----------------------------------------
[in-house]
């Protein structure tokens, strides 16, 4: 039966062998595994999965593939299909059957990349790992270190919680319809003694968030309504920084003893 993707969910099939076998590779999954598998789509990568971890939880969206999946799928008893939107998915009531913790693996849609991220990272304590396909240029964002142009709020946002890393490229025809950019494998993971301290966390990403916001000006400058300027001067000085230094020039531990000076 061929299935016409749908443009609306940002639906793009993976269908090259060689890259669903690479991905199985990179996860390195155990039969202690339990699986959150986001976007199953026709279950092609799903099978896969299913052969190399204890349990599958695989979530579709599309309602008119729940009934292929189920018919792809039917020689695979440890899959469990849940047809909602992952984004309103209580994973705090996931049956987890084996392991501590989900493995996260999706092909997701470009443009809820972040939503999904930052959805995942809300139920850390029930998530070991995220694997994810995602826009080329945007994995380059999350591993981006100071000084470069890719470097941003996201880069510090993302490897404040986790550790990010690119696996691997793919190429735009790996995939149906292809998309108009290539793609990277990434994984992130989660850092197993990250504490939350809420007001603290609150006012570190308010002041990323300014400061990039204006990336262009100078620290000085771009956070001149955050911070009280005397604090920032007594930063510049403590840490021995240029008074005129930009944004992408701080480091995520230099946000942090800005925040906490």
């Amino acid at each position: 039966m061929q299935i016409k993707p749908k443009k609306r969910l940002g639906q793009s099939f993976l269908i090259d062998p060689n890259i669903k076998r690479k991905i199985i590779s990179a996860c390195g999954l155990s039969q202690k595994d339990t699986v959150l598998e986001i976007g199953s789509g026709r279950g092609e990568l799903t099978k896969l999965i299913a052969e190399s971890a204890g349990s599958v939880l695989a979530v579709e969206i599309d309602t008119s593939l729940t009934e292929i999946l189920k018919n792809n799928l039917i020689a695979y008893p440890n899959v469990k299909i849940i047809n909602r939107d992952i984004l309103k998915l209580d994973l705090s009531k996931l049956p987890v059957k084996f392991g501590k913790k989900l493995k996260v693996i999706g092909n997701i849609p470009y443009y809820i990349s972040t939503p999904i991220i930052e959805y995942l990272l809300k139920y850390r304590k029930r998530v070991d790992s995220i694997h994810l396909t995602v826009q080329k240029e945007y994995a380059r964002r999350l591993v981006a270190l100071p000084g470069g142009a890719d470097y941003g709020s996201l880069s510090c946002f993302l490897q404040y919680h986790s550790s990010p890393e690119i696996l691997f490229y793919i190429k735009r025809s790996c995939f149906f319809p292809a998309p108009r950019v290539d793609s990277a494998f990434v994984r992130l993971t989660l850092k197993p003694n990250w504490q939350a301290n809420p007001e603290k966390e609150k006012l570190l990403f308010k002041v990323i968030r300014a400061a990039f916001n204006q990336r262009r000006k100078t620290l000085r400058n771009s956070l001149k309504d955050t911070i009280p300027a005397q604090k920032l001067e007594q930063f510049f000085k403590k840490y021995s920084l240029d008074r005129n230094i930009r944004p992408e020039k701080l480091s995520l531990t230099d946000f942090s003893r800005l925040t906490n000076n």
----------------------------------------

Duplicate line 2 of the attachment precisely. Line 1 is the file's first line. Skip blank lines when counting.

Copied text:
């Protein structure tokens, strides 16, 4: 039966062998595994999965593939299909059957990349790992270190919680319809003694968030309504920084003893 993707969910099939076998590779999954598998789509990568971890939880969206999946799928008893939107998915009531913790693996849609991220990272304590396909240029964002142009709020946002890393490229025809950019494998993971301290966390990403916001000006400058300027001067000085230094020039531990000076 061929299935016409749908443009609306940002639906793009993976269908090259060689890259669903690479991905199985990179996860390195155990039969202690339990699986959150986001976007199953026709279950092609799903099978896969299913052969190399204890349990599958695989979530579709599309309602008119729940009934292929189920018919792809039917020689695979440890899959469990849940047809909602992952984004309103209580994973705090996931049956987890084996392991501590989900493995996260999706092909997701470009443009809820972040939503999904930052959805995942809300139920850390029930998530070991995220694997994810995602826009080329945007994995380059999350591993981006100071000084470069890719470097941003996201880069510090993302490897404040986790550790990010690119696996691997793919190429735009790996995939149906292809998309108009290539793609990277990434994984992130989660850092197993990250504490939350809420007001603290609150006012570190308010002041990323300014400061990039204006990336262009100078620290000085771009956070001149955050911070009280005397604090920032007594930063510049403590840490021995240029008074005129930009944004992408701080480091995520230099946000942090800005925040906490």